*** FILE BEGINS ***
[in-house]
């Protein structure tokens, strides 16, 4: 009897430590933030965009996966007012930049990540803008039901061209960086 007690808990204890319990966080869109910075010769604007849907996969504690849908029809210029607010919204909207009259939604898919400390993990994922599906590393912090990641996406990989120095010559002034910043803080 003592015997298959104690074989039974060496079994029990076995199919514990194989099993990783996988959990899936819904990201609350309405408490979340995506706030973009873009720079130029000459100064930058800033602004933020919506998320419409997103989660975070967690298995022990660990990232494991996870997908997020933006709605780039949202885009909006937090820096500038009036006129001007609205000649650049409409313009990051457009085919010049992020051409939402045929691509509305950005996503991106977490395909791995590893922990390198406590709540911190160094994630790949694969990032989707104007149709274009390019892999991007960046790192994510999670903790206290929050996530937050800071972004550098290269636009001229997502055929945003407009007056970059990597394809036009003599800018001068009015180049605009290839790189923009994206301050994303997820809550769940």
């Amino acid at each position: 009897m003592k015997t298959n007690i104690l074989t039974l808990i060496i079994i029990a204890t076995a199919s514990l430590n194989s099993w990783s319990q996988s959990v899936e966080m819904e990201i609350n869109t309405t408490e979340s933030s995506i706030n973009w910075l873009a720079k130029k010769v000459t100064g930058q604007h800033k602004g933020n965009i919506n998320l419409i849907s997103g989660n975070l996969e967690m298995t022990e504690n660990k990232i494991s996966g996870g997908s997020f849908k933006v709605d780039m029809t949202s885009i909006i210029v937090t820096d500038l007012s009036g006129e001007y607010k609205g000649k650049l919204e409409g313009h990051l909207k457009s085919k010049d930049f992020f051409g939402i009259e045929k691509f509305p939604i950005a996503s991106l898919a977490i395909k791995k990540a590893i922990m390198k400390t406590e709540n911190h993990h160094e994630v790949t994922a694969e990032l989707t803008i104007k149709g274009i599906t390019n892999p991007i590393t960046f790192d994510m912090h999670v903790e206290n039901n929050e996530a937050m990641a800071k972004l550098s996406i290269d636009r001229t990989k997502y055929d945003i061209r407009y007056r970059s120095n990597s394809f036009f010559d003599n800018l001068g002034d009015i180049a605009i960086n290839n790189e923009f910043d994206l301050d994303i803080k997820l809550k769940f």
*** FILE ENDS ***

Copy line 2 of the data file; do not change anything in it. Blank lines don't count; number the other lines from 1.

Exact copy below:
């Protein structure tokens, strides 16, 4: 009897430590933030965009996966007012930049990540803008039901061209960086 007690808990204890319990966080869109910075010769604007849907996969504690849908029809210029607010919204909207009259939604898919400390993990994922599906590393912090990641996406990989120095010559002034910043803080 003592015997298959104690074989039974060496079994029990076995199919514990194989099993990783996988959990899936819904990201609350309405408490979340995506706030973009873009720079130029000459100064930058800033602004933020919506998320419409997103989660975070967690298995022990660990990232494991996870997908997020933006709605780039949202885009909006937090820096500038009036006129001007609205000649650049409409313009990051457009085919010049992020051409939402045929691509509305950005996503991106977490395909791995590893922990390198406590709540911190160094994630790949694969990032989707104007149709274009390019892999991007960046790192994510999670903790206290929050996530937050800071972004550098290269636009001229997502055929945003407009007056970059990597394809036009003599800018001068009015180049605009290839790189923009994206301050994303997820809550769940």